Family, Non-Yoga Fun, Travel
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Davis Mountains State Park

My husband and I have made a few trips out to West Texas before we had kids. We camped at Big Bend National Park and made stops in Alpine and Marfa. The terrain to the west with its deserts and mountains makes us feel like we’re in a completely different state compared to the mostly flat plains of North Texas and rolling hills of Central Texas. One place that had been on our bucket list was the McDonald Observatory near Ft. Davis.

Over the holidays, we picked a free weekend in January and planned a drive out west. Unfortunately, the weather was really cloudy and threatening rain, so the Star Party became an indoor affair, which was still fascinating and educational. We did manage to see Venus through the clouds, which looks like a very bright star with the naked eye.

Most evenings, I’m rushing from dinner to teaching yoga to running last-minute errands, and I rarely look beyond what’s directly in front of me. I miss the stars every night. I forget how vast and beautiful the sky is at night. Our visit to the McDonald Observatory reminded me to look up and soak in that moment of feeling both small and yet interconnected within our universe.

Since we were all the way out west, we found some time in our schedule for a morning of hiking at Davis Mountains State Park. Some friends had visited there before, so I knew our visit came with high recommendations.

Hiking is one of my favorite moving meditations, and the views aren’t too shabby either. The cloudy weather made for a cool, breezy hike. We decided on the Indian Lodge Trail for its vistas, as recommended by the Park Ranger. The trailhead from Indian Lodge took us up a nice incline, and only 50 meters in, the views were already pretty spectacular. Of course, hiking with a 5-year-old and 2.5-year-old, we needed to prepare for frequent stops and occasional whining.

My younger one complained of “losing” all his energy 10 minutes into the hike, so he stayed with my husband on a rock to eat snacks while I continued on with my older son. Bringing walkie talkies was one of our more brilliant ideas as it allowed us to stay in contact without any cell reception.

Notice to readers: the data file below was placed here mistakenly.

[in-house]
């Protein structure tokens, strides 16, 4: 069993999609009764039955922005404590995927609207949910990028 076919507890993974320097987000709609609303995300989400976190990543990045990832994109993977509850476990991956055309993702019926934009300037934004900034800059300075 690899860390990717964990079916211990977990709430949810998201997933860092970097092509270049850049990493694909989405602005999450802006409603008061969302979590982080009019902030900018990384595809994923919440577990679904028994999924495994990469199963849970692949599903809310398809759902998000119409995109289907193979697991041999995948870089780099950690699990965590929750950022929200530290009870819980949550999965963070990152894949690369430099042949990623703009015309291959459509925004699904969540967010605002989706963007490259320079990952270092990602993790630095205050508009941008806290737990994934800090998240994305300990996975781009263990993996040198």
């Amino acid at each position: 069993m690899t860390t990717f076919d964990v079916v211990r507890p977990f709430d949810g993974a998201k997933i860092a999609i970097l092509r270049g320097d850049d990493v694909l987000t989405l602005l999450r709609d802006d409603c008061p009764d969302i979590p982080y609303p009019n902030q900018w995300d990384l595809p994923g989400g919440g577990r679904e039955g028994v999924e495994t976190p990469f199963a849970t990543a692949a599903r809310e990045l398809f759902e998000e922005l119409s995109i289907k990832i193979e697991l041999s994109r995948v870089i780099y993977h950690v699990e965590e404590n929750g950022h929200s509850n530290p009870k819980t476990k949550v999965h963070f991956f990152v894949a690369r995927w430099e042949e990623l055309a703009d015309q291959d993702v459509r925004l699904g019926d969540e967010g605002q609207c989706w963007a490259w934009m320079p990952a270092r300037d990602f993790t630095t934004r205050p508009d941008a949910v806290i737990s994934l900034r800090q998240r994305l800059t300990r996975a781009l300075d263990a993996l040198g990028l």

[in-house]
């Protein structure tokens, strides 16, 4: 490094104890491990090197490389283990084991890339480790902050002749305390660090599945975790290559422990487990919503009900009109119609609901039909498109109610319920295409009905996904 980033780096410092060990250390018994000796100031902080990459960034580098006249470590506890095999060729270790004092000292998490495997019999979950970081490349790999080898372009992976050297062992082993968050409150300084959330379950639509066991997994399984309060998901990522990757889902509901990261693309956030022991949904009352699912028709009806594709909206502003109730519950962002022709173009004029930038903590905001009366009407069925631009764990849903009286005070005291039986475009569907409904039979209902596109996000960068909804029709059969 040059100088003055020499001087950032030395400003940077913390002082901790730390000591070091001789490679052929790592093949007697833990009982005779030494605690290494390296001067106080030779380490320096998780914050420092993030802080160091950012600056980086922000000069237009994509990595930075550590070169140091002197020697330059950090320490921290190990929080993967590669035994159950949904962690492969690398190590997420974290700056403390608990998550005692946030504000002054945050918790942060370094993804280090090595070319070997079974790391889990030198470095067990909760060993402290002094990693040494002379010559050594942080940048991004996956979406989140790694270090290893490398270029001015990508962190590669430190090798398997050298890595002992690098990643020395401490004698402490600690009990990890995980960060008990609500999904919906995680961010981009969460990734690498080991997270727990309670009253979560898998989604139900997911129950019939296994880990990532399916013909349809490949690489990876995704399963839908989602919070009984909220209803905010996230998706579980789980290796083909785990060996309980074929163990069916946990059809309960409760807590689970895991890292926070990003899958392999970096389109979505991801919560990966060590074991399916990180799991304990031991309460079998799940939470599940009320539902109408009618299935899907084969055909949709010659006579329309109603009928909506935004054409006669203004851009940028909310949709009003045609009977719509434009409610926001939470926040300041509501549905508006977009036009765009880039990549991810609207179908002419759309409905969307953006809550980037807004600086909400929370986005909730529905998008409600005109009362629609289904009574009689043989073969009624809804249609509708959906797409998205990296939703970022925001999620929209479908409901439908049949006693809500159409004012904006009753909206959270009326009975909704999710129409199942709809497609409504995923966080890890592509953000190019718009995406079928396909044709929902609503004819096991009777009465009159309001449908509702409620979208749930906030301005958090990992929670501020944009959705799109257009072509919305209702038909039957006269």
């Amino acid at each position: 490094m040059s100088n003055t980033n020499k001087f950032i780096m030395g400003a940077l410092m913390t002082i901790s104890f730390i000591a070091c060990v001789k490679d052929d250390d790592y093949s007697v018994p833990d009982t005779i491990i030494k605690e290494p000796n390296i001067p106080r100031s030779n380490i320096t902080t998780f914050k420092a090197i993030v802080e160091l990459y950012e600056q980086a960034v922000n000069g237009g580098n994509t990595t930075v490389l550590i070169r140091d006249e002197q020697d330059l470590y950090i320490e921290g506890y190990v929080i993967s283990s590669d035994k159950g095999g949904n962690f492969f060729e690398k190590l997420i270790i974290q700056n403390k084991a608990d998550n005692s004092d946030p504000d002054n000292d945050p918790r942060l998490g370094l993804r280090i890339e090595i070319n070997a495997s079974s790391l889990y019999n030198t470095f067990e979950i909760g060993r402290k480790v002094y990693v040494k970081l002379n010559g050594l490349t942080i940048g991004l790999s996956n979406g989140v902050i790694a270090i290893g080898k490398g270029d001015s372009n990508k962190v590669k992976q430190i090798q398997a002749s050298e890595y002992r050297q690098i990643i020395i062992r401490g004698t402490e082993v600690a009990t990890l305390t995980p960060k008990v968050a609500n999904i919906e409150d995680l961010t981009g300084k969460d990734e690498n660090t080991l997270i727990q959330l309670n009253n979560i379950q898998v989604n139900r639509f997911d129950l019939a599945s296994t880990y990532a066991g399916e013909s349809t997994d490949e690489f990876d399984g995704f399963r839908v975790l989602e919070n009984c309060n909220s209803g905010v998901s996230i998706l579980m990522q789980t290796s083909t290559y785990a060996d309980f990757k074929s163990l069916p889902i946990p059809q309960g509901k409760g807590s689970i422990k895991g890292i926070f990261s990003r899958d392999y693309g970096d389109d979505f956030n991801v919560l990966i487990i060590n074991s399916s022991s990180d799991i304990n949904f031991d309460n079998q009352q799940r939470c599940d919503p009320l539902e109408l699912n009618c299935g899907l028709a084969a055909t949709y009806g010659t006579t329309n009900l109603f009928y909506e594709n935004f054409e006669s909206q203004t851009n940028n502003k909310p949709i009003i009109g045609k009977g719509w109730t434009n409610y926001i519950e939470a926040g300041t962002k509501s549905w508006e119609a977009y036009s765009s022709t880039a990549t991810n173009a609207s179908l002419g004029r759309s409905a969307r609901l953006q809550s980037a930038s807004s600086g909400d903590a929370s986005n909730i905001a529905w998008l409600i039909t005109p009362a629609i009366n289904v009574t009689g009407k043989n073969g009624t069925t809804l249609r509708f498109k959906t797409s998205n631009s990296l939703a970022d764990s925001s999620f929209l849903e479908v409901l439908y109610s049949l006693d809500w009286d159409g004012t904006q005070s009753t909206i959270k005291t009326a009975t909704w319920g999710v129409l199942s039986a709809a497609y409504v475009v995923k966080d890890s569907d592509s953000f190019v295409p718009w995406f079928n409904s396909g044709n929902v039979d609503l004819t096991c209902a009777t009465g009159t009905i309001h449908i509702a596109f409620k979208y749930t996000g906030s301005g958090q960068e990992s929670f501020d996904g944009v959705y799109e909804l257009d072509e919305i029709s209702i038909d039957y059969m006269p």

Up and up and up we went. The trail runs along the edge of the state park, and we walked along a fence on our way to the top. Once we reached the peak, we took in the brisk breeze that cooled our skin and perspiration. The Big Kid placed a stone on top of a cairn to mark his achievement.

The descent was a little more tricky, with slippery switchbacks and loose rock, but the Big Kid managed the whole way down on his own. We had a few moments of almost-freaking-out, but we took slow, steady breaths and slow, steady steps to get us to the bottom. I was so proud of my little hiker! In the mean time, Bear Shark and my husband found a playground at the other end of the trail and waited for us to finish.

We took in a few more views by car and mentally marked other trails to tackle for the future. Perhaps the little one will be ready to handle a night of camping by our next visit!

One of our goals as a family this year is to visit more state parks and national parks. We are eyeing Arkansas for our next big road trip, and Hot Springs National Park is on our list. Lucky for us, there are a number of free admission days for National Parks. The next one is February 20 (President’s Day)!

With the state of our nation, I feel a strong urgency to visit what we can in case budgets are slashed and national park land is sold off for profit. Grrr!

If you need some ideas for which national park to visit, check out this handy infographic by Cotopaxi. Using the discount code, REDBOOK20, you are able to save 20% off any purchase. A percentage of every sale is donated to organizations that promote worldwide health. Go find a park near you this weekend and take advantage of free admission on the 20th!

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